Manipulating surfaces and images to re-contextualise them.
Ralph Hunter-Menzies experiments with the idea of tension. Perhaps the most interesting aspect in his work is the fact that without the process of painting; he would question why he was making work in the first place. The artist interrogates his own process with the intention of “breaking our regular habits of perception”. Also influenced by music, movement, and the urban landscape, his practice reduces mark making to its basic elements—composition and appropriation, or creation and destruction. We spoke with Ralph about being everywhere and nowhere at the same time, and the essence of his painterly approach to working with photographs, prints, and sewn canvas.
Your working process involves photography, printing, and sewing different surfaces together. Can you describe this process in more detail?
Essentially, my works look to the art of composition and appropriation. Inspired by seemingly arbitrary yet serendipitous forms from city streets, they infer the role of place and playing with placement. Bringing together surfaces and images – such as photographs, prints, sewn canvas and blasted paint – I question and re-contextualise the images I work with. Drawing from the peculiar mixture of utilitarian, accidental and haphazard mark-making that underpins our urban landscapes, the subtle vernacular of worn graffiti, cover-ups and the DIY fix is the aesthetic fabric of my work.
In our recent studio visit, you mentioned that you have currently been in a state of working in temporary spaces, and you described how “movement has become permanent” lately. Would you parallel this quote with your practice – trying to sustain the movement, spontaneity, and energy of your marks within a fixed structure?
Movement has become something of an addiction within my works. The energy and allure of the new is something that I continue to thrive on. Indeed, the works need movement. Re-contextualisation is itself an inherently dynamic process. As the works reference a multitude of surfaces and spaces, it makes sense their own process is recorded through a nomadic state. This paradoxical element to the works – everywhere and nowhere at the same time – links them to the current circulation of images online. Abounding in meaning and connection, light in essence or source.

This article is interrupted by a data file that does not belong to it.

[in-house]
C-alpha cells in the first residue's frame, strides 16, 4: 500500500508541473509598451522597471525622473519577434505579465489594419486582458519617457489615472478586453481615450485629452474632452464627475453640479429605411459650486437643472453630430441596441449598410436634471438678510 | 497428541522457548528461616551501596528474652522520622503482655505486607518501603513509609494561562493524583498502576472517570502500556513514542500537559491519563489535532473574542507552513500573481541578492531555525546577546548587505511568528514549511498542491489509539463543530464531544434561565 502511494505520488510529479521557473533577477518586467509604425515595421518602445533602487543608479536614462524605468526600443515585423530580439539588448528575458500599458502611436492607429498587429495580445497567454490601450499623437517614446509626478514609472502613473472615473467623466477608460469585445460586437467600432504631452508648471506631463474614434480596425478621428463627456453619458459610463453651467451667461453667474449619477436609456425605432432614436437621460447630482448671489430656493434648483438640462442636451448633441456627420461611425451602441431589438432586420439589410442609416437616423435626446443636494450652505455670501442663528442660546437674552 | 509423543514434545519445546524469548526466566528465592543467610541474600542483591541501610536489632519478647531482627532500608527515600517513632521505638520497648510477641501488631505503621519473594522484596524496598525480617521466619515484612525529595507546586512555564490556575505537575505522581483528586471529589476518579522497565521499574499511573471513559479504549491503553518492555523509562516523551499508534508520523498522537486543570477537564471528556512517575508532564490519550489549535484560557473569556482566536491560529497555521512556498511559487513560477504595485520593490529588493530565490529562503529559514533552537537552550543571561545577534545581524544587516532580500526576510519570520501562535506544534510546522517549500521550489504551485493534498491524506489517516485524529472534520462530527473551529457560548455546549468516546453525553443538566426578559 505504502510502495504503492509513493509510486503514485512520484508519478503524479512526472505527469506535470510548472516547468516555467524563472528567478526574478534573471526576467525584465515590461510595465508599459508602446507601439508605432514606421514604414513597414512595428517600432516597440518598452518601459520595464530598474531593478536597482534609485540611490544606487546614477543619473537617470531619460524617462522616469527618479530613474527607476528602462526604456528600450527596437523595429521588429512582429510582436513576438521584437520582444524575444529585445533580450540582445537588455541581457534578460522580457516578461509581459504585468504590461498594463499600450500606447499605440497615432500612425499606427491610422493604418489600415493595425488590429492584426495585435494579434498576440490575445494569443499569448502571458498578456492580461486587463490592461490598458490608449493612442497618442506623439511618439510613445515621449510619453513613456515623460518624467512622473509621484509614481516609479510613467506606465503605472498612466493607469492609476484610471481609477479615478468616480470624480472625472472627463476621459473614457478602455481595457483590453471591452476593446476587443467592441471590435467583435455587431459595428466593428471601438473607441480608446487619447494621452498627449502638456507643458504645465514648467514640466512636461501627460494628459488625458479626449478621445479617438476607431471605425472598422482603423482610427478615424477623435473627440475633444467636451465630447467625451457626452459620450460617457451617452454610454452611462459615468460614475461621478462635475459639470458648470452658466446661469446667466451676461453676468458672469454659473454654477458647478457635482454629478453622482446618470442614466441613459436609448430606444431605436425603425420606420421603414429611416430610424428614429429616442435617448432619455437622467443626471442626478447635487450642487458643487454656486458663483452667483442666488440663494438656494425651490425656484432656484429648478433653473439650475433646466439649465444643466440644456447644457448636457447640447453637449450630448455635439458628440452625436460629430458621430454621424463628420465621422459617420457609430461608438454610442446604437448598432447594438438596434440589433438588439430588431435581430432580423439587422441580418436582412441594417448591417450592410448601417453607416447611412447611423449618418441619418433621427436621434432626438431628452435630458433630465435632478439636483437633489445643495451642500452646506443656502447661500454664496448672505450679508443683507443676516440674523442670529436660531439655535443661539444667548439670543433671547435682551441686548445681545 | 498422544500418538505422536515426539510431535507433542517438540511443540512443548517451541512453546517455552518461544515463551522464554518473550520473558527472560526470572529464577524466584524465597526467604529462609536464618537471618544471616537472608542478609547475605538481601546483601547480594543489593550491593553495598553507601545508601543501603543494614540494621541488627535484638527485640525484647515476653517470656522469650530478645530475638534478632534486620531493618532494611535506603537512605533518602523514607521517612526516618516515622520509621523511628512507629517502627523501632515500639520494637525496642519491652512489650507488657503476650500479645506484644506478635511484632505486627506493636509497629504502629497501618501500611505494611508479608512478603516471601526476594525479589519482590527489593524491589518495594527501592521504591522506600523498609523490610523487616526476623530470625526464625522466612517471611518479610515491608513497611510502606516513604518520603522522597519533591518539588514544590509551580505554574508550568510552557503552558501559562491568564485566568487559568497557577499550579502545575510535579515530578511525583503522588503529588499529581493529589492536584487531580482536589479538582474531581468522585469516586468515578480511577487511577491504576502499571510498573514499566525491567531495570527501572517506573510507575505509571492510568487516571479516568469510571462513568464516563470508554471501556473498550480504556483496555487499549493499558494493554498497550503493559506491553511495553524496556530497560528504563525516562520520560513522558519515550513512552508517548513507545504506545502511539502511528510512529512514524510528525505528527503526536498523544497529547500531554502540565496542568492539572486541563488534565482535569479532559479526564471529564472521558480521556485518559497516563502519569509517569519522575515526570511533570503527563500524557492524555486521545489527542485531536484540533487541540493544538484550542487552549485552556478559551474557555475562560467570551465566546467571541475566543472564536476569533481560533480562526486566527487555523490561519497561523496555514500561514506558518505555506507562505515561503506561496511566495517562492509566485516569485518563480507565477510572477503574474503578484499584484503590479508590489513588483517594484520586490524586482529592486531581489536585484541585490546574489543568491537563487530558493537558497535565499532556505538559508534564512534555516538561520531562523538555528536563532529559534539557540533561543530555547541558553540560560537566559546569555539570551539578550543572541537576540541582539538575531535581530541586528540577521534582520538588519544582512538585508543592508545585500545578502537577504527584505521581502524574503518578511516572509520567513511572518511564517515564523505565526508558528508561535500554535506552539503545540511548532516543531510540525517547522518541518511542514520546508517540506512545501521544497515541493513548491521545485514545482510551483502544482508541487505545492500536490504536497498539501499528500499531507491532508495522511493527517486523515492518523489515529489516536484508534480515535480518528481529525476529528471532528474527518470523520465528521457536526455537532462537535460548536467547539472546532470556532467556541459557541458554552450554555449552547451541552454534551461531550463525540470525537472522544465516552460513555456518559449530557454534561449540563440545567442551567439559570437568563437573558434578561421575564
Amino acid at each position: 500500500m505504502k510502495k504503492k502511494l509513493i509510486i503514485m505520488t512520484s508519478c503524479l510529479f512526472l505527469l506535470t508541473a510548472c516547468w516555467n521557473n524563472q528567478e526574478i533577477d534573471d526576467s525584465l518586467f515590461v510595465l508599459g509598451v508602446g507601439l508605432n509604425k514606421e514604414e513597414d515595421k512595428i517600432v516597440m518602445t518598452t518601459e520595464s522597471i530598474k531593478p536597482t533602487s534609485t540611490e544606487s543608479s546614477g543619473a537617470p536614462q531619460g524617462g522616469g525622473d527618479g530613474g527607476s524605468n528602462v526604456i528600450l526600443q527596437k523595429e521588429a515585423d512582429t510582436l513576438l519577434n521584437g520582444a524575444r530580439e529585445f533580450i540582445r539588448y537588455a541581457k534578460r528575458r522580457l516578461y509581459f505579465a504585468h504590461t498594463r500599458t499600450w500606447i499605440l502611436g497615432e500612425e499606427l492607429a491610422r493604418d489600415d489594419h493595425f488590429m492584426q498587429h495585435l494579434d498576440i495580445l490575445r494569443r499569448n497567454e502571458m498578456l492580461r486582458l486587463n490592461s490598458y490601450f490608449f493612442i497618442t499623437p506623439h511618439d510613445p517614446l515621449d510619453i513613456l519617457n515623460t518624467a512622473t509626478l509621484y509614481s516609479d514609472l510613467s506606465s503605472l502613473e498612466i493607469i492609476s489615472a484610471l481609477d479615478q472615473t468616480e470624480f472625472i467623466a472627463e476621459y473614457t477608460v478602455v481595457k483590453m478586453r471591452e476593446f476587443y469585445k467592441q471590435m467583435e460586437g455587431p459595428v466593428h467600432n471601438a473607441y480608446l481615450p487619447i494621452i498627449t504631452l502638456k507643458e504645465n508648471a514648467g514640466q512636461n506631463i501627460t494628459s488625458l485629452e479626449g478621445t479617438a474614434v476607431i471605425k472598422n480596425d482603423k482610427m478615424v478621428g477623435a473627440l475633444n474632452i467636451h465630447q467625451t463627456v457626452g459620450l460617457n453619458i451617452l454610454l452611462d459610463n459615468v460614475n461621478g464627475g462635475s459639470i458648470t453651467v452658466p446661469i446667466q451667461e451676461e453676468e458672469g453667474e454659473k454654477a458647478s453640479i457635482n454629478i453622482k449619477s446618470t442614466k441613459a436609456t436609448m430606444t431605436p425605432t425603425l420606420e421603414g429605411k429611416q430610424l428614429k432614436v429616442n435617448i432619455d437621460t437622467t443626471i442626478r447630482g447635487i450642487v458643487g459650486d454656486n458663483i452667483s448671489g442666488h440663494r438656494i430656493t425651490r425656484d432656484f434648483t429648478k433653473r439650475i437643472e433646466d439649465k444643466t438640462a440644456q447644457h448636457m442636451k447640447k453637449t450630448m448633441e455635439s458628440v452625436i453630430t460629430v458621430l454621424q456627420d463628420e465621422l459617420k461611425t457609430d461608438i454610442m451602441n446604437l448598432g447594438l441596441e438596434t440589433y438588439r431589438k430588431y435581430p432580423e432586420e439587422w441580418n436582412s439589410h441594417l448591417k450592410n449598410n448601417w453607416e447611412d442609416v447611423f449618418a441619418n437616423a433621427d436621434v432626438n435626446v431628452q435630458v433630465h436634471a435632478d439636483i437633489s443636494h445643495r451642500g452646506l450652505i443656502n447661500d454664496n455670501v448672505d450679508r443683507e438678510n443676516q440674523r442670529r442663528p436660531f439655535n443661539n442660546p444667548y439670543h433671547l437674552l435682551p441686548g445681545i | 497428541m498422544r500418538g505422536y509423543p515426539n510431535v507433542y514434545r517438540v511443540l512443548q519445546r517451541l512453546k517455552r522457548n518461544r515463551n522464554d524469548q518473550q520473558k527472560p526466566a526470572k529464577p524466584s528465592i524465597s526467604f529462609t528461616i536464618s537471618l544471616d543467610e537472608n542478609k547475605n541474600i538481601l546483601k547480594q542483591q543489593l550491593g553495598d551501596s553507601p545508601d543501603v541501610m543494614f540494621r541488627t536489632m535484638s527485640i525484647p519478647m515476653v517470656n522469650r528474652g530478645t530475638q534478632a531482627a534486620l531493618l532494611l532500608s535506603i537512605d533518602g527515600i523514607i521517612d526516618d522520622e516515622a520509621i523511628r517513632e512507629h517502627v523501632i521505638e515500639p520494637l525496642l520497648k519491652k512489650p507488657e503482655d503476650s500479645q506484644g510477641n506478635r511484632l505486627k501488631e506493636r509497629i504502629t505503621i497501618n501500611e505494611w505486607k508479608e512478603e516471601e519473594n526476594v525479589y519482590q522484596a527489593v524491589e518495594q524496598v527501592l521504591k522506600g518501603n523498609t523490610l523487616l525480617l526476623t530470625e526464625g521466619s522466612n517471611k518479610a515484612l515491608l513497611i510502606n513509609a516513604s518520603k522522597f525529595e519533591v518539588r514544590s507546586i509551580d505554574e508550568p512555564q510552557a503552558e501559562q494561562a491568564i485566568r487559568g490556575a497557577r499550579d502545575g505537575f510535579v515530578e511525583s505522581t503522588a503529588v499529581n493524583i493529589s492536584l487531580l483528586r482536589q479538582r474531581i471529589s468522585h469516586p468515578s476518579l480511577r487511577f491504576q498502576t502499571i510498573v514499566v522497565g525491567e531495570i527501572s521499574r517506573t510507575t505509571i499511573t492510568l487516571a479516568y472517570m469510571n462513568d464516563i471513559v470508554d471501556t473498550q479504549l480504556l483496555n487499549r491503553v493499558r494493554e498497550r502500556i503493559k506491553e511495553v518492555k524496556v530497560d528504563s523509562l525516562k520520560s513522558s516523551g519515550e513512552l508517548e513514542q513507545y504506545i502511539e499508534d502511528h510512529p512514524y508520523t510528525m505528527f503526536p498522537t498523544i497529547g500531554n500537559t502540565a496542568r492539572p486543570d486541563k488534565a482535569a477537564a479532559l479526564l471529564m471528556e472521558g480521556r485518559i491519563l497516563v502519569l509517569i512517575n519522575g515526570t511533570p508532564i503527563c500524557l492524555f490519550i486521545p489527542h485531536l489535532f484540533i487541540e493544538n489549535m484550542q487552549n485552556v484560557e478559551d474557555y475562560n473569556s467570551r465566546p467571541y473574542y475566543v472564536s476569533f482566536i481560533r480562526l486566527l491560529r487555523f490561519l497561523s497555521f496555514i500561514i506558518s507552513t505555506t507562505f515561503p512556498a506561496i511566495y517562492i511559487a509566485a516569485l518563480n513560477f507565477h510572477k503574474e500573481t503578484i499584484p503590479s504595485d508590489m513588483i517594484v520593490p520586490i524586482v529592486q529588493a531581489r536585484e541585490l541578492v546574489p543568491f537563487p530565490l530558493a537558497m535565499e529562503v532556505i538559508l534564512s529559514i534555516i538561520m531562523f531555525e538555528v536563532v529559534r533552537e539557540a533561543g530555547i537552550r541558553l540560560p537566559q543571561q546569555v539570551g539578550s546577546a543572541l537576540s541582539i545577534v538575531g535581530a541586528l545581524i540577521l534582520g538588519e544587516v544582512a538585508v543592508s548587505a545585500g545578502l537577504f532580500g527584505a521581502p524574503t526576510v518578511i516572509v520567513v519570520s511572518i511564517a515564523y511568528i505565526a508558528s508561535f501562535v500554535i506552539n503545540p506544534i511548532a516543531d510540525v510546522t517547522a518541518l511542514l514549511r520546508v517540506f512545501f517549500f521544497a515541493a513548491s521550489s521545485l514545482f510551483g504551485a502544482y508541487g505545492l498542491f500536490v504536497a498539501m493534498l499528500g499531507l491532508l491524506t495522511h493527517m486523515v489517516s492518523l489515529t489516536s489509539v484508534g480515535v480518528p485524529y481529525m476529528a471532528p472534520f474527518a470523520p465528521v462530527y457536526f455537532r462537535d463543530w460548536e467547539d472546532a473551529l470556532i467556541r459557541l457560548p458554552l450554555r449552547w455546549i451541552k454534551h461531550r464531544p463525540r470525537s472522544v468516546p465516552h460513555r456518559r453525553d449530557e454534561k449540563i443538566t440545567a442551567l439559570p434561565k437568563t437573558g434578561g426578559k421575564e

When looking at your works from a distance, they almost appear as a sequence of digitally blurred codes, yet on a closer look, they are intricately made with pen inscriptions, spray paint or acrylic. Is this contrast of handmade and digital an effect you deliberately try to achieve?
The works hold a certain level of contradiction. This is due to two distinct and different artistic processes. The idea of a ‘corrupted surface’ or image, like a glitch on VHS, or a graffiti tag half-worn and blurred by the jet of a power washer, has become increasingly important within my works. I am interested in looking at the tension between surface and image – how these interact with one another and influence the reading of a work. Nowadays, due to the Internet, iPhones, Instagram and a smorgasbord of other insipid and/or liberating technologies, no image exists autonomously; arguably, images never have. It’s about interrogating the process: shifting the links and connections, breaking your regular habits of perception.
The recurrence of certain motifs or marks unites your works as an on-going series. Which motifs and logos are you interested in using and why?
The semi-amorphic shapes are abstracted forms that I photographed a few years ago on a wall in Berlin. The colours and shapes at the time reminded me of the Screwfix logo, so I started to get interested in the idea that someone would purposefully advertise without receiving anything in return. A friendly neighbourhood brand-ambassador, the likes of which artists, promoters and musicians have been embodying for years with the tag, sticker and poster. This interest led me to the placement of text and shapes into the canvas, and finally a invigorated formalism.